5. locust_infested_orchard_inc.

    Stokkolm in the 'Premium Comments' asked about AMD's financial reporting:

    "Has AMD reported earnings yet? It would be interesting to see if their datacenter revenue grew at Intel's expense."

    Next week, big tech reports on their earnings, with the likes of AMD, Microsoft, Fakebook, Adoogle (Alphabet), Orchard Inc, Amazon, Tesla, and Shopify.

    This year thus far, NASDAQ:MSFT is out-performing the other tech stocks.

  6. locust_infested_orchard_inc.

    Chris_Kez in the 'Premium Comments' stated,

    "'...exceptional demand for our leadership products...'

    What are leadership products?"

    'Leadership products' as defined by Intel is of course none other than silicon at 14+ⁿ nm.

    Because nobody does 14 nm (and variations of it) quite like Intel.

  7. winner

    Competition is a bitch.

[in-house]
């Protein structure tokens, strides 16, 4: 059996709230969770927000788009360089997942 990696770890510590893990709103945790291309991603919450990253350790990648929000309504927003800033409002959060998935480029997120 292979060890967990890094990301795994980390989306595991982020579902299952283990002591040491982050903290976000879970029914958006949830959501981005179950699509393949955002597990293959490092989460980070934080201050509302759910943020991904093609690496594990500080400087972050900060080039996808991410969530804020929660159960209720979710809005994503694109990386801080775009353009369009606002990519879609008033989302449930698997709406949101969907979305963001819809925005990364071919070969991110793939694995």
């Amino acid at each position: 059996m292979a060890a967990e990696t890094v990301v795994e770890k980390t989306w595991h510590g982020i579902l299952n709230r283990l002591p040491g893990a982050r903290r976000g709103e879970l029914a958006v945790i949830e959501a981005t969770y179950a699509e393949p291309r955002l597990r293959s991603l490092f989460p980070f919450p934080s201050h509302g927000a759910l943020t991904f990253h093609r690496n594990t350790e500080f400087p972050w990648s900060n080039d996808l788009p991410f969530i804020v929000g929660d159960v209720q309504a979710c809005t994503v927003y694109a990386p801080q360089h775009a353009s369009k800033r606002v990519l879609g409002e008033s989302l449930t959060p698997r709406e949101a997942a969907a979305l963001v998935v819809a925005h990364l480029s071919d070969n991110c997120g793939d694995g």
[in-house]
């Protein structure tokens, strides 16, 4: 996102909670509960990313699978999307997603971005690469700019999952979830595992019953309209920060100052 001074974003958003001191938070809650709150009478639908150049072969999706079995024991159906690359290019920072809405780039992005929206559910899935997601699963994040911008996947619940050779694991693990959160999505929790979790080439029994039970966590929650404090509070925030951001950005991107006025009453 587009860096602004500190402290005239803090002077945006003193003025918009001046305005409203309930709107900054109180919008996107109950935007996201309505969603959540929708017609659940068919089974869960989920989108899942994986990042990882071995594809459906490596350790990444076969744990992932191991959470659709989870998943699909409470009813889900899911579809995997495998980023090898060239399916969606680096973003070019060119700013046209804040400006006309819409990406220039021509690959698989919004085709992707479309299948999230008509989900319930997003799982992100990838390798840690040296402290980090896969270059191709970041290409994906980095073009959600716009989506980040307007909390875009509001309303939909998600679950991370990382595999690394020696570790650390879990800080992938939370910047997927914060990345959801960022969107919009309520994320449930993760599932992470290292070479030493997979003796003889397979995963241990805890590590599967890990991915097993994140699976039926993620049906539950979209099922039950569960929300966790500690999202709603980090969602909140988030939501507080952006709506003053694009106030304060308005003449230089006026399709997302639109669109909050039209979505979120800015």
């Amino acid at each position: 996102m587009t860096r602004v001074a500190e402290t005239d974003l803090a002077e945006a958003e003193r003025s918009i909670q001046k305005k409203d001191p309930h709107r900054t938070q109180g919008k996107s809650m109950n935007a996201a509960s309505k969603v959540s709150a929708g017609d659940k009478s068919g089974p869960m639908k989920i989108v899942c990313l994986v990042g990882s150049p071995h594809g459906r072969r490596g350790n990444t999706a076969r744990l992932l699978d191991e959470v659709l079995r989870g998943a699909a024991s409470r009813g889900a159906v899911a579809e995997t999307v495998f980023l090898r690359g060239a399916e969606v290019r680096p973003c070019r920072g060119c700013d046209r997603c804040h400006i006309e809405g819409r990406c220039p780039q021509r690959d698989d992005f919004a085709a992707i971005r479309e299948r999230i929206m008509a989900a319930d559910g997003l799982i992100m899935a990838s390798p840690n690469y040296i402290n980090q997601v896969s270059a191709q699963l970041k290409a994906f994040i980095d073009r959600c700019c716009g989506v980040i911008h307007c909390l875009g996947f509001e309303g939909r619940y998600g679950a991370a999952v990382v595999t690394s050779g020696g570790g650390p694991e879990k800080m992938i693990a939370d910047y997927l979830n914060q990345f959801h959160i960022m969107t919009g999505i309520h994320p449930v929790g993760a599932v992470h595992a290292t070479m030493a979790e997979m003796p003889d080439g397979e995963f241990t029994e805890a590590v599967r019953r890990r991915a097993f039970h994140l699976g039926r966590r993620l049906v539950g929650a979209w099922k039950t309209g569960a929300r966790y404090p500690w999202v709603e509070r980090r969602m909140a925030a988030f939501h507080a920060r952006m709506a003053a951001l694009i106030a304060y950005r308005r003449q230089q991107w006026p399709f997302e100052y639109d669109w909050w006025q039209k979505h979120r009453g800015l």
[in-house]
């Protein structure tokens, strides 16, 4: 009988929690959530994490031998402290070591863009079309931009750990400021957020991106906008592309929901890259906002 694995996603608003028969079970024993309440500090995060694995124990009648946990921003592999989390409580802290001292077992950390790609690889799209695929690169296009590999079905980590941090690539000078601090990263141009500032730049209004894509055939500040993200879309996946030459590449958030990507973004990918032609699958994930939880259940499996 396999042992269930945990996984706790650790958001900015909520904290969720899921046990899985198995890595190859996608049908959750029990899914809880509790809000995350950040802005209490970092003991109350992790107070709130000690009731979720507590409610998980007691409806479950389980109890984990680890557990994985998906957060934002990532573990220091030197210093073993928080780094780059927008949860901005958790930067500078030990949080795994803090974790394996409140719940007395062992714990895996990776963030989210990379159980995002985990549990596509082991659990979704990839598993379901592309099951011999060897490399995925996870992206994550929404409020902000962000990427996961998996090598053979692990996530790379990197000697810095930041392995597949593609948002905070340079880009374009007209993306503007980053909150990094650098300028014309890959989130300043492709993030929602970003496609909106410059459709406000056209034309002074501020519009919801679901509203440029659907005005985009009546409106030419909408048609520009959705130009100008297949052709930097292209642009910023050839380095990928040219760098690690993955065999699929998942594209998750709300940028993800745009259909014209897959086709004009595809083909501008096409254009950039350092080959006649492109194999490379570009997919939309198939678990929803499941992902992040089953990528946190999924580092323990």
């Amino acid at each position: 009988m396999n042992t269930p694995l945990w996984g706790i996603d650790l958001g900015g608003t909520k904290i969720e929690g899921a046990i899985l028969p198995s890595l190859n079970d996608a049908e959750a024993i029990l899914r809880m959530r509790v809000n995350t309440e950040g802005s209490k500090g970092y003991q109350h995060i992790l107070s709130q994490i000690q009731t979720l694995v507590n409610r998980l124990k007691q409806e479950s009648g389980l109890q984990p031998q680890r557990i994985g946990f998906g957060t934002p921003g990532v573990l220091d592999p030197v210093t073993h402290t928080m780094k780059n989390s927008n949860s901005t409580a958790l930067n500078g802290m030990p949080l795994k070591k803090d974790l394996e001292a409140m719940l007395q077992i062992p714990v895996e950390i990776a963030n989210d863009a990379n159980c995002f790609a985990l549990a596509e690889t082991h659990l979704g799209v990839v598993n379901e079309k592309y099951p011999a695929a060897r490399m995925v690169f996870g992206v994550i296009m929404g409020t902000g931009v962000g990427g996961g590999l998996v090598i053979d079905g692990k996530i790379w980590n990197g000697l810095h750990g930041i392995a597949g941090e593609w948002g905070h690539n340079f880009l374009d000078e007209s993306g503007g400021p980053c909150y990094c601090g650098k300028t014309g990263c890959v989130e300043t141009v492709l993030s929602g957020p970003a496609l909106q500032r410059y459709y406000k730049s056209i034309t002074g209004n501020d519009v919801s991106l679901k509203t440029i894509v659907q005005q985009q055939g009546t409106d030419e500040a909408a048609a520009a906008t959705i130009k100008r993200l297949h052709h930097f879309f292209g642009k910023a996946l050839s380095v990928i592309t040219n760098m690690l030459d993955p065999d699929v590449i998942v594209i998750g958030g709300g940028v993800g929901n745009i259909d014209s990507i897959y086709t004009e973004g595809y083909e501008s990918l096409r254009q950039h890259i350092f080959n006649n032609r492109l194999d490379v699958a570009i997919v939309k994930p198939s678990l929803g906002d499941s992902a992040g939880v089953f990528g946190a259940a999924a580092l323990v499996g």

8. bluvg

    That datacenter revenue drop is cause for particular concern, especially with Microsoft's very aggressive datacenter plans. Intel has its work cut out for it.

  9. Pbike908

    Now one knows why the Intel CEO came out the other day hinting around at a government bail out in the name of national security -- "We need government help to ensure critical supply chain in for national security purposes."

  10. bettyblue

    There is simply no reason to buy anything with Intel in it. We just purchased 8 new Dell R6525's with AMD Epic CPU's to replace a current 8 host VMware cluster running on older Dell R630 hosts. Intel out AMD in.

    If you are building a gaming PC....AMD 1000%. Windows laptops...AMD now. Mac, M1 all the way.

    • ghostrider

      In reply to bettyblue:

      We probably buy the equivalent of a 50/50 split between Intel & AMD now. I'd rather go fully AMD Epyc, but it's not always possible. I recently replaced a VMware cluster that was running 3 hosts on dual 8 core Xeon's with single socket 32C/64T EPYC's - and my god those CPU's are impressive. AMD are absolutely on a roll now - long may it continue.

    • MikeCerm

      In reply to bettyblue: